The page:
- Are there any companies that stand out as interesting/exciting/challenging/reputable places to work? Top Intern Programs is a great way to get an idea of the best internship programs as voted by undergraduates.
- Start compiling a list of companies that offer vacation programs. Melbourne University Careers Online, GradConnection, SEEK and other job sites are the best places to look initially. Careers fairs held on campus, industry nights, student clubs, lecturers and your peers are also a great source of information about companies that hire engineering students in vacation programs.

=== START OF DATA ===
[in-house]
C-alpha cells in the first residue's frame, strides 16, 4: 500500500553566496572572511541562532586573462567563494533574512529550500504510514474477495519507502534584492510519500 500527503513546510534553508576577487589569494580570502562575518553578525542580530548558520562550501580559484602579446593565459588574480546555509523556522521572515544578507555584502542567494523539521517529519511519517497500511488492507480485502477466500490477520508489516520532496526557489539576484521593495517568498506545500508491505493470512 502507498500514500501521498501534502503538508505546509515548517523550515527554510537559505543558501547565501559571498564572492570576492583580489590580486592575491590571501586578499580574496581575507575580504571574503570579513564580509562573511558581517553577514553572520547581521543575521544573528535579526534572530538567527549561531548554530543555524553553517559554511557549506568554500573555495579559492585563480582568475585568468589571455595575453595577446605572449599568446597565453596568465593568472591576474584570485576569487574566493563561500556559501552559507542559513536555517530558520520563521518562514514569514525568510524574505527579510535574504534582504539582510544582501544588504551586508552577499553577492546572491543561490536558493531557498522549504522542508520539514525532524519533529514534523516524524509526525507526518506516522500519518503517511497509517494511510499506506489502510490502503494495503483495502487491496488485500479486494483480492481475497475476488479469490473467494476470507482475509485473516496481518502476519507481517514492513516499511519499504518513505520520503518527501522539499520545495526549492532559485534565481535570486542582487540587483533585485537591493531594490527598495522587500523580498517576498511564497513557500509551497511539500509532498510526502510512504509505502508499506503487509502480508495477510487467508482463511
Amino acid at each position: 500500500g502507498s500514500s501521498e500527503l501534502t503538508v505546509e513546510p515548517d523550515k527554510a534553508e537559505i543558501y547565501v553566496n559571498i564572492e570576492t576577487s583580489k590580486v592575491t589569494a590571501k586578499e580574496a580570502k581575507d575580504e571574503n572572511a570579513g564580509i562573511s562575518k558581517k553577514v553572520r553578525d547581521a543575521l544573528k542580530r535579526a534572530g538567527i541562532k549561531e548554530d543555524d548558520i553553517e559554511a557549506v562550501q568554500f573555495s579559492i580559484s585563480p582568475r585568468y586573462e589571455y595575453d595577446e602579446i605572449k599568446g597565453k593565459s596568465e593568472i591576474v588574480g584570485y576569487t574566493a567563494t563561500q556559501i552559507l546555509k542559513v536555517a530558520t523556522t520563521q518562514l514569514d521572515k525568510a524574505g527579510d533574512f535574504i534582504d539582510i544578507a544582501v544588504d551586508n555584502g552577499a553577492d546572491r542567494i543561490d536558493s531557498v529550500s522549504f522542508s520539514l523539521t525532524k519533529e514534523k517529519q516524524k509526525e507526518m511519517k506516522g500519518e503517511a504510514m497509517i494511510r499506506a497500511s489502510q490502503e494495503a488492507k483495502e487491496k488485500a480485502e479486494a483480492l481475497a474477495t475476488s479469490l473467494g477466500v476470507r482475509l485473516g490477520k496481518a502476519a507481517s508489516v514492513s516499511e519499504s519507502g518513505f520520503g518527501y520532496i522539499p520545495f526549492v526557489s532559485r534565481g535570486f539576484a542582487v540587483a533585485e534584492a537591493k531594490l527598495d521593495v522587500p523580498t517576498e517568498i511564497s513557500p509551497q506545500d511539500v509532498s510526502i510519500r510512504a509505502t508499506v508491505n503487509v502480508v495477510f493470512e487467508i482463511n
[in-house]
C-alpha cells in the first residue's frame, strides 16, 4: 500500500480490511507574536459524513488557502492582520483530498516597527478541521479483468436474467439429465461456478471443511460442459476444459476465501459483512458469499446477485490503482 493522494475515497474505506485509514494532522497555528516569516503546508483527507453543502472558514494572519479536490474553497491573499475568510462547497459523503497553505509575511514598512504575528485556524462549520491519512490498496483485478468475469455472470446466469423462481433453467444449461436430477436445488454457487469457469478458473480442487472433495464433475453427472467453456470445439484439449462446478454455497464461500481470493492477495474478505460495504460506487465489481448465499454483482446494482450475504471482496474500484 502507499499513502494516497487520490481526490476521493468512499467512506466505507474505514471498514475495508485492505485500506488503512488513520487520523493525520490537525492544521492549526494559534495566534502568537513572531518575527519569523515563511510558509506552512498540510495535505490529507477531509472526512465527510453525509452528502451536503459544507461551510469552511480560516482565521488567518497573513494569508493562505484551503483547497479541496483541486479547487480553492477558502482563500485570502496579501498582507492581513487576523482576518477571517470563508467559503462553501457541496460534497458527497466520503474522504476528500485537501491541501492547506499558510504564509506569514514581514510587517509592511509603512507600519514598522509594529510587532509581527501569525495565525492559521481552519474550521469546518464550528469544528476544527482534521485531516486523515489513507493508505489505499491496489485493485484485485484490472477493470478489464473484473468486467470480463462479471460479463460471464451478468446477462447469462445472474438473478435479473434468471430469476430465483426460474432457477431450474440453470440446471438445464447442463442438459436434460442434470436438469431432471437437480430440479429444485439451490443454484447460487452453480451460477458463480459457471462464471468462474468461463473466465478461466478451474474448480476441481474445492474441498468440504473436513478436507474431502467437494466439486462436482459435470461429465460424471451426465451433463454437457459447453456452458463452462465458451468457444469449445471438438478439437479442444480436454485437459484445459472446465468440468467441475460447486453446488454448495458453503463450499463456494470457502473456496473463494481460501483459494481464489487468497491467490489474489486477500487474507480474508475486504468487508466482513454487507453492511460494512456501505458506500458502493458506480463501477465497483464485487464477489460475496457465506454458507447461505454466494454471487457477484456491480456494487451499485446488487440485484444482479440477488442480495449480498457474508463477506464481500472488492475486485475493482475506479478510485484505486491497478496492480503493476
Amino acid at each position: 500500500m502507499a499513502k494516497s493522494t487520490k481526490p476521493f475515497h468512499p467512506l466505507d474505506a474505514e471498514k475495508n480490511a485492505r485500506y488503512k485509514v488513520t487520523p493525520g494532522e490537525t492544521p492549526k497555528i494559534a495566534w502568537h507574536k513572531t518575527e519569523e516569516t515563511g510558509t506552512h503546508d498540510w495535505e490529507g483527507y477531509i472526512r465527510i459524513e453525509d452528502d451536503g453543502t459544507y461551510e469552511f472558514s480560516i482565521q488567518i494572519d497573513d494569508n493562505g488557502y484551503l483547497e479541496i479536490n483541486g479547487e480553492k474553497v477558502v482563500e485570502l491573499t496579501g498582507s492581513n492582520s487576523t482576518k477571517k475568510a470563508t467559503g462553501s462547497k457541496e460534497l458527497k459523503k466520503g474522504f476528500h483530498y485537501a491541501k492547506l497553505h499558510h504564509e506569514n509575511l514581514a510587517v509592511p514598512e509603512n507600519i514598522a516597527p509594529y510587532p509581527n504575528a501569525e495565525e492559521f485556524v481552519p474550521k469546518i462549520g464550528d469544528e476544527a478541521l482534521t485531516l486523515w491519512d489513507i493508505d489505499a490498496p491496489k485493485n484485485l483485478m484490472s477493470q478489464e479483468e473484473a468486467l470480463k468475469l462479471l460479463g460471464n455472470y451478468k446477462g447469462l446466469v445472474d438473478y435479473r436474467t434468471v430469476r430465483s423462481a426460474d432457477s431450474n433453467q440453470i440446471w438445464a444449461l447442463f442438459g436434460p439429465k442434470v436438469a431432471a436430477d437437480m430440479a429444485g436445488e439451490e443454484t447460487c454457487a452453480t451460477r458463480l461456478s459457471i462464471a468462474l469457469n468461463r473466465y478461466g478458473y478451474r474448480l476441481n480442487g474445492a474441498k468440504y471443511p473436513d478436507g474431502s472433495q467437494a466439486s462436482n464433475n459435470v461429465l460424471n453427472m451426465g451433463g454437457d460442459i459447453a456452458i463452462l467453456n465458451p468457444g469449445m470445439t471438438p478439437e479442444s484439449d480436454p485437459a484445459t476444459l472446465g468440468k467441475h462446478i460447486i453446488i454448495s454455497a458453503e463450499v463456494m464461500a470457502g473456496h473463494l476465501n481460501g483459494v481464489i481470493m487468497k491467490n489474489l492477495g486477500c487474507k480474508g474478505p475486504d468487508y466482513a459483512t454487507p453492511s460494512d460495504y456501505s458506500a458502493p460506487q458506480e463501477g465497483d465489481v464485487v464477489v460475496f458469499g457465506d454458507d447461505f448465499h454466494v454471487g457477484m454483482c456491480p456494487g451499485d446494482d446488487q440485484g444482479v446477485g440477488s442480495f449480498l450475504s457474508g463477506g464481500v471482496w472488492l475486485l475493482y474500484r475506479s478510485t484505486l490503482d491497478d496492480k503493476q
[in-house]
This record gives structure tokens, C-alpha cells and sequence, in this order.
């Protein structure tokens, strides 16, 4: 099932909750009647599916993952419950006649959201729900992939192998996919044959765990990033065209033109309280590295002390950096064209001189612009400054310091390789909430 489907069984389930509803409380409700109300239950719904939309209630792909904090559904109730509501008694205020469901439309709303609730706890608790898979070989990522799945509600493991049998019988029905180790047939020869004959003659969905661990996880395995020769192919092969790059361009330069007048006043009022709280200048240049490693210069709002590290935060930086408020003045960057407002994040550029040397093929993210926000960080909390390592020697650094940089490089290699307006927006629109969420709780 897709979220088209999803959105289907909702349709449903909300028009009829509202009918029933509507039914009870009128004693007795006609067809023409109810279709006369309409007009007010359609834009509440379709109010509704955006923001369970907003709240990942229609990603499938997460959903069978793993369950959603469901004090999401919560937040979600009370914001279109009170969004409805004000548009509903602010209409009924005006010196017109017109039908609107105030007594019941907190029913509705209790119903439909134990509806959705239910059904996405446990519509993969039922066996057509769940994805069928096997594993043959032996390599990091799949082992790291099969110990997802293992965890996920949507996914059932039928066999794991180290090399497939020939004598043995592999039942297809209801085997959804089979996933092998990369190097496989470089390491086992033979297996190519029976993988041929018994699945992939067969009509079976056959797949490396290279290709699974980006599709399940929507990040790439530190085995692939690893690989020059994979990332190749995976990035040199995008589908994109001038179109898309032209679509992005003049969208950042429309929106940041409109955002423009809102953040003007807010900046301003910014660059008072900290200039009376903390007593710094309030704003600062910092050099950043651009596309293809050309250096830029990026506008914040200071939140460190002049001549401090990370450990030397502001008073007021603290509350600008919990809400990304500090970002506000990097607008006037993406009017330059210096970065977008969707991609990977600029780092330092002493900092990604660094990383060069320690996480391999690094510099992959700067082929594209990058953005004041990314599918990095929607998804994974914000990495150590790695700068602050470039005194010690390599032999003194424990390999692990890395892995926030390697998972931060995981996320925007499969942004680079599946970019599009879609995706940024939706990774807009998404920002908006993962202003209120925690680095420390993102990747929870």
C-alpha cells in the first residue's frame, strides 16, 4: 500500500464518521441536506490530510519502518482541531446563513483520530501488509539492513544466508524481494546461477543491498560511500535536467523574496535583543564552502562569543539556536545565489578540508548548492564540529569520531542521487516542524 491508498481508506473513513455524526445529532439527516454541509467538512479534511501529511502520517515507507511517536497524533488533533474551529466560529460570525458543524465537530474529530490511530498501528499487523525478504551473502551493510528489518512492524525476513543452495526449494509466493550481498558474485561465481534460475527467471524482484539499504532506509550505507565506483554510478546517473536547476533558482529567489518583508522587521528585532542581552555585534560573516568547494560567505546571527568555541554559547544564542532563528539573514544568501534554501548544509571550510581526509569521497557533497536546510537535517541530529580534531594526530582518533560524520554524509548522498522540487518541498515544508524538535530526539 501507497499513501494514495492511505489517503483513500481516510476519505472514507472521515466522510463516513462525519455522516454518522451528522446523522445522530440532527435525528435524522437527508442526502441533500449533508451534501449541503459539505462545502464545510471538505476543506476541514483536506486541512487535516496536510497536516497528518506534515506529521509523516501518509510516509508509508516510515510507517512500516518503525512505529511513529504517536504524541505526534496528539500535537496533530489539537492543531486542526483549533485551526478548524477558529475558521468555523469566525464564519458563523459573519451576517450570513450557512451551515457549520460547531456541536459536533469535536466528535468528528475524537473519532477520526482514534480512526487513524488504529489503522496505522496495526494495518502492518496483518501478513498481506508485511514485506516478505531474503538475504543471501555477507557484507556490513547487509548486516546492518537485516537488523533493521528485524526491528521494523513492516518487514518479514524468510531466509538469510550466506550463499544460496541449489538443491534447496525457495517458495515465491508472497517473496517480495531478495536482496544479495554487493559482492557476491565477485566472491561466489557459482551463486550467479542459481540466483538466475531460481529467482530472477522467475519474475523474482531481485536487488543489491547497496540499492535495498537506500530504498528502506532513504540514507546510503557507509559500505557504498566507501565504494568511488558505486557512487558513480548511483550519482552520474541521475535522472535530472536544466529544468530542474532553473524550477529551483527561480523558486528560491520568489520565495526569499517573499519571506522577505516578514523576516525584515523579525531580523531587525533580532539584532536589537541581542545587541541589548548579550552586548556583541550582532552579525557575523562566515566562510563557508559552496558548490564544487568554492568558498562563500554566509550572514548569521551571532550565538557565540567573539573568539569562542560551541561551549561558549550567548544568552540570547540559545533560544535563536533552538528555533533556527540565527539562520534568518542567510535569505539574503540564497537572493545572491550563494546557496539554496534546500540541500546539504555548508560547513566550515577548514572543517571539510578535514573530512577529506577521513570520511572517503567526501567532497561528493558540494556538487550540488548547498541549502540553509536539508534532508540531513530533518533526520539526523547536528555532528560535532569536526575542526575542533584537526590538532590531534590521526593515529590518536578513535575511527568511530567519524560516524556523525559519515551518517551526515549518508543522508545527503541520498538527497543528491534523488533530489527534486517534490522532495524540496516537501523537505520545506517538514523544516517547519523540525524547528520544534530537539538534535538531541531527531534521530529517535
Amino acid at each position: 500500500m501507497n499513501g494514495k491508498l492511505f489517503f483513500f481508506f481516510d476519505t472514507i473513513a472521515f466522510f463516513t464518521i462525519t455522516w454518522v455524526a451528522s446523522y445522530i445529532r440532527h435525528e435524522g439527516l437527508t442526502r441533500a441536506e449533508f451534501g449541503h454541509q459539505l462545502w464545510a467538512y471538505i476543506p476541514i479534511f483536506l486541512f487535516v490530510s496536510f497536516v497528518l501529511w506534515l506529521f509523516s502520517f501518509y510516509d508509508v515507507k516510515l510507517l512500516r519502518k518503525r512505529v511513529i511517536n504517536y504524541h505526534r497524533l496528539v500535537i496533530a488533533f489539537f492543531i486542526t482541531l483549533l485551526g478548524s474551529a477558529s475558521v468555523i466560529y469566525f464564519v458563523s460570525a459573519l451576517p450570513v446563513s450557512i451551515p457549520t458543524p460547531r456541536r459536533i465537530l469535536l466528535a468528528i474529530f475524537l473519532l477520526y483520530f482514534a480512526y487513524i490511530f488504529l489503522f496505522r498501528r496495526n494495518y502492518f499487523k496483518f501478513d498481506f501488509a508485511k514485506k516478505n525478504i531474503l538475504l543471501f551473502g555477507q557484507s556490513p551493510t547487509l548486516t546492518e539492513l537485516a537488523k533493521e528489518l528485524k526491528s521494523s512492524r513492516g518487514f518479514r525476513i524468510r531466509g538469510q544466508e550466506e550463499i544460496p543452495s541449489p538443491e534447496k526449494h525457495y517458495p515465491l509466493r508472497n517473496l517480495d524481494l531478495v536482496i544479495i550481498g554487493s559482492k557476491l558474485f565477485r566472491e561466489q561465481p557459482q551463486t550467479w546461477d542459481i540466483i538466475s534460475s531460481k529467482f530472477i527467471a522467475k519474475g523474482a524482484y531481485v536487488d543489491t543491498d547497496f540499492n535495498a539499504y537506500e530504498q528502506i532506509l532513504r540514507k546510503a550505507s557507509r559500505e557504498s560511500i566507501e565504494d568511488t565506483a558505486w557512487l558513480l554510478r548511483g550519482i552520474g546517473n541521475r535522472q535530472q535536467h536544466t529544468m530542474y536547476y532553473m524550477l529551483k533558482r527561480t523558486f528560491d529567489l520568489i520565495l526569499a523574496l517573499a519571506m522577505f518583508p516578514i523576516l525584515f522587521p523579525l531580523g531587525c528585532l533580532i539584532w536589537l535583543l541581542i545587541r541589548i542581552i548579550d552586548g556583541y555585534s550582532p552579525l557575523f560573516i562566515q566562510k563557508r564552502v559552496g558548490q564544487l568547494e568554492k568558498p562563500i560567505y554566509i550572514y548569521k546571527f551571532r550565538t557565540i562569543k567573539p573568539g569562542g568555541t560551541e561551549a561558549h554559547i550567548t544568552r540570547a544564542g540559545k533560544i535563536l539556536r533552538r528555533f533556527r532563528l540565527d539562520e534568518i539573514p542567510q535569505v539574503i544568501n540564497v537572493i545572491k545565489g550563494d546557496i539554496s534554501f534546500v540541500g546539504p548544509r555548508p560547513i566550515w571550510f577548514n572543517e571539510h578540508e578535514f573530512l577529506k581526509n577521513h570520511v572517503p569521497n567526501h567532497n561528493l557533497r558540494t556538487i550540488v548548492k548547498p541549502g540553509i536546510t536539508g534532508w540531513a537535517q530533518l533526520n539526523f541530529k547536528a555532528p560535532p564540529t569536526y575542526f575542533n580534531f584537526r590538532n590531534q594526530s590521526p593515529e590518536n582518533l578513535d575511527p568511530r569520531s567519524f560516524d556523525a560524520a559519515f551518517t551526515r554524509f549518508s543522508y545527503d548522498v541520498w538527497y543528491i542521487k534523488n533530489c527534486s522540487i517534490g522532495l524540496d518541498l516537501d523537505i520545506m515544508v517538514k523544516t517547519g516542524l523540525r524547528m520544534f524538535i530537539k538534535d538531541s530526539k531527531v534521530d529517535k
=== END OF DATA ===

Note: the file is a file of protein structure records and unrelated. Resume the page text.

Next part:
- Most vacation programs require a cover letter, CV and academic transcript. However a large majority also require you to answer a number of questions to provide more information on your work experience (industry related or part-time roles), volunteering, leadership roles, specific reasons for applying and what you hope to achieve from a vacation program. I found that compiling a list of questions and answers, which I had submitted, was helpful as I could recycle or tweak answers to save time in other applications!
- Further options for vacation work include submitting expressions of interest to companies and their HR departments. Some may not actively advertise vacation work, while other companies may have work suitable for students over the vacation period (while not formally providing vacation programs).